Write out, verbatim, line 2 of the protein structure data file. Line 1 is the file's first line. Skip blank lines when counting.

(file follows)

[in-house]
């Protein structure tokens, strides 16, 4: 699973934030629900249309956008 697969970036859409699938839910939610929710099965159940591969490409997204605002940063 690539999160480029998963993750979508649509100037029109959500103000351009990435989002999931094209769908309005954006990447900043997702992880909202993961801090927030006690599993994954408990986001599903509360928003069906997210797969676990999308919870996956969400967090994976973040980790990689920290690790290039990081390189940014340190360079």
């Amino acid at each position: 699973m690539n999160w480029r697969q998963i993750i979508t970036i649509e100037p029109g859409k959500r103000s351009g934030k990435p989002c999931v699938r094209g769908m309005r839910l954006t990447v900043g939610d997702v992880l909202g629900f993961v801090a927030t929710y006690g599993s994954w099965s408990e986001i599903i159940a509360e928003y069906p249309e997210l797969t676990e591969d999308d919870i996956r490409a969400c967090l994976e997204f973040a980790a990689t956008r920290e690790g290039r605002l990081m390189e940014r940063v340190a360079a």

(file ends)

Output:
């Protein structure tokens, strides 16, 4: 699973934030629900249309956008 697969970036859409699938839910939610929710099965159940591969490409997204605002940063 690539999160480029998963993750979508649509100037029109959500103000351009990435989002999931094209769908309005954006990447900043997702992880909202993961801090927030006690599993994954408990986001599903509360928003069906997210797969676990999308919870996956969400967090994976973040980790990689920290690790290039990081390189940014340190360079």